It has been more than a decade since Indian actor and reality star Ashutosh Kaushik was arrested for drunk driving. Now he is fighting for the right to put this incident behind him forever.
Last year, Kaushik filed a petition in Delhi’s high court seeking the removal of about 20 online reports and video clips of the arrest and other “minor” incidents, underscoring a broader push in India for a legal right to be forgotten online.
“My client has become hostage to minor incidents over a decade ago, for which he has already paid the price. Why should he pay a price every time someone Googles his name?” said Akshat Bajpai, the lawyer representing Kaushik.
Kaushik’s case is one of dozens of similar petitions in India seeking to remove information from the Internet on the grounds that it is no longer necessary or relevant, pitting the right to privacy against freedom of speech and the public interest.
“We have to balance the right to be forgotten and the right to know. But what great public good is achieved by having a minor private incident arise every time someone searches his name on the Internet?” Bajpai told the Thomson Reuters Foundation.
In the absence of a federal law, several local courts have recently ruled that the right to be forgotten or to be left alone is an inherent right to privacy, which was recognized as a fundamental right by India’s Supreme Court in 2017.
This has become a pressing issue worldwide due to the explosive growth of social media and other online platforms, but few countries have legislation that enshrines it.
The right to be forgotten has been recognized in Europe since 2014 and is also part of the EU General Data Protection Regulation (GDPR). The continent’s highest court ruled in 2019 that search engines should not apply the law elsewhere.
In India, government officials said the long-awaited data protection bill deals with the right to be forgotten.
A Google representative, who was mentioned in Kaushik’s petition, said the company has systems in place that allow users to flag content that violates their policies, including “removing illegal content in accordance with applicable national law.”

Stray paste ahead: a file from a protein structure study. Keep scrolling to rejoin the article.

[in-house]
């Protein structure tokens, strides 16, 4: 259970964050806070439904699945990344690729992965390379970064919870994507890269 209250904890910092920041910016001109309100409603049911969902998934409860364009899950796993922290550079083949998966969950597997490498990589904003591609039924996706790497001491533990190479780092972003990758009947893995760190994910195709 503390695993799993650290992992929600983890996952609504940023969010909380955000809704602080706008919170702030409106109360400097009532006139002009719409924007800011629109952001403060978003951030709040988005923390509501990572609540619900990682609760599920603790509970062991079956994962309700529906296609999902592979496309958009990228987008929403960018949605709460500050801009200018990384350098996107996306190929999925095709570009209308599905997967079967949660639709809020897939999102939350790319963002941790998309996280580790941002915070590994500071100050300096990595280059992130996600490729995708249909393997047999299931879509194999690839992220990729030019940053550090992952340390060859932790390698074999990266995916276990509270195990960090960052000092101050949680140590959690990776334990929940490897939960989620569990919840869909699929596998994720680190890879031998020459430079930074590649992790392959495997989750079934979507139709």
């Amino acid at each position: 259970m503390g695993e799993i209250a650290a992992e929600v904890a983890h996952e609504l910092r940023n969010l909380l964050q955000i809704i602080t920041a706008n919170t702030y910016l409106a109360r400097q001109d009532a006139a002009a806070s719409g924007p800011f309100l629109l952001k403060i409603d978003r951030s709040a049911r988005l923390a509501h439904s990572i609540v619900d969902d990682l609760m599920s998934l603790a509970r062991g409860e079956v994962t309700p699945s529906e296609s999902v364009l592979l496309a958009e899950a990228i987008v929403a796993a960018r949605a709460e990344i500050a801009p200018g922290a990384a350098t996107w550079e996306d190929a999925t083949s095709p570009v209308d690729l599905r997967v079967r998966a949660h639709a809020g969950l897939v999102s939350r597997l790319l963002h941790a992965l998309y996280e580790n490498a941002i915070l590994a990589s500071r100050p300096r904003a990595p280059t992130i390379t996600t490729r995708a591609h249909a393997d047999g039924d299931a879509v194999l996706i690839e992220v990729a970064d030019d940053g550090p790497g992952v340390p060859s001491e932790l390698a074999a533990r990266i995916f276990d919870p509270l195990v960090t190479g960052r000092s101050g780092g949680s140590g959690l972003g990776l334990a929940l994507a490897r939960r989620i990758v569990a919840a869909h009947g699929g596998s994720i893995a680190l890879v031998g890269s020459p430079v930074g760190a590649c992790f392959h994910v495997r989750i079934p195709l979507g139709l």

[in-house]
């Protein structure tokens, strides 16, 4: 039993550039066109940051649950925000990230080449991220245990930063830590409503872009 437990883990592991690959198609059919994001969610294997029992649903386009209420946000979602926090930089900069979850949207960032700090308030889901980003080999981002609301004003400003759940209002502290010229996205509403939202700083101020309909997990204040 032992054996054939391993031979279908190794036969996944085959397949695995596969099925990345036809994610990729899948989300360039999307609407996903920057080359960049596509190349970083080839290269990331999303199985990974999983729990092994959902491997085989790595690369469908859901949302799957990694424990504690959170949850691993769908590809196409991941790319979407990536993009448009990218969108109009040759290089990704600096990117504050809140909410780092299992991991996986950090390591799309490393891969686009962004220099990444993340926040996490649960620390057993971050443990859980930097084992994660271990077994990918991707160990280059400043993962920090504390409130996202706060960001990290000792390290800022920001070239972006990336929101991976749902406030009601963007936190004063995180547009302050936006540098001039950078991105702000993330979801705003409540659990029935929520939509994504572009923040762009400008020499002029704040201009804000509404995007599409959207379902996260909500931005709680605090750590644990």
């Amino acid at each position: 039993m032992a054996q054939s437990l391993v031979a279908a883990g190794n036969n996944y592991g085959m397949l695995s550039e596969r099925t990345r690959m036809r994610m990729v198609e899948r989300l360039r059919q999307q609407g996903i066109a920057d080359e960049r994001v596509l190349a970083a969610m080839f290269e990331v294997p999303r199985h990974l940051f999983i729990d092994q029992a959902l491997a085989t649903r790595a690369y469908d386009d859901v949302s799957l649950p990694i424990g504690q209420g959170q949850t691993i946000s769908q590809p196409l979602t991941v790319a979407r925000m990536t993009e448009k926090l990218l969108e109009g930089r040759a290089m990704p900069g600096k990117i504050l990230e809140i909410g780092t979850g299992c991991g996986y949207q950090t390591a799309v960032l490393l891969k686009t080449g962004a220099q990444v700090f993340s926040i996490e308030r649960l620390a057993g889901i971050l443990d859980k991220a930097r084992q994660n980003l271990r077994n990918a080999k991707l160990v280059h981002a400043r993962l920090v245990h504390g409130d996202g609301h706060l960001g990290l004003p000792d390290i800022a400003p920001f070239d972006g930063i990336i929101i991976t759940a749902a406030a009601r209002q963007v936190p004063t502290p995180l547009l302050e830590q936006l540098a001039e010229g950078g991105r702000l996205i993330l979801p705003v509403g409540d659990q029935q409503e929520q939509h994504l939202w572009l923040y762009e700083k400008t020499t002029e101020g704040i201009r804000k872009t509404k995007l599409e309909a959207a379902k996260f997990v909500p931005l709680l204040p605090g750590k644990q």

“Our goal has always been to support as much access to information as possible,” the spokesperson added.
Since the EU decision in 2014, Google has received more than 1.2 million requests to remove more than 4.8 million links, including from politicians, celebrities and the general public.
The search engine must comply if the links are “inadequate, irrelevant or no longer relevant, or excessive”, taking into account factors of public interest.
According to Google, more than half of the requested URLs have been removed.
Elsewhere, Russia allows deletion in some circumstances, while countries including Spain, Argentina and the United States have allowed the right to be forgotten in some cases.
In India, most Right to Be Forgotten petitions come from people who have been acquitted of crimes or have served time. Some of them published information on the Internet without their consent.
But in deciding whether people can request that information about themselves be removed from searches without limiting free speech and legitimate public interests, courts are hampered by a lack of data protection law, said Anandita Mishra of the Internet Freedom Foundation (IFF). .
IFF, a digital rights group, is the defendant in a case pending in the Kerala High Court, where the plaintiffs want their names removed from the judgment aggregator site, search engines and online court records because they were all acquitted.
The petitioners say the online records are damaging their reputations, careers and even marriage prospects.
But if in this case you forget about the right, then it “can open a can of worms” and undermine the freedom of speech and expression of opinions, as well as the right to receive information, IFF believes.
“Our position is that until a data protection law is passed, court records are public,” said Mishra, IFF’s assistant trial lawyer.
“When something is in the public domain, the right to privacy or the right to be forgotten does not apply,” she added.
India’s lack of data protection law means that people who want to claim the right to be forgotten have to fight for it in court and wage a long and expensive legal battle.
Not many can afford it, Bajpai admitted.
For the courts, too, “it’s a balancing act between the plaintiff’s right to privacy and the people’s right to know,” he said. “It’s a slippery slope.”
For Kaushik, the actor whose case is scheduled to be heard on April 1, the question is simple.
“I was 26-27 years old when I was arrested for drunk driving. I’m 42 now and I’m still being punished for it,” he said, adding that the online reports had upset his family, hurt his career and affected marriage proposals.
“I am a public figure. But I also have the right to privacy, the right to be alone.”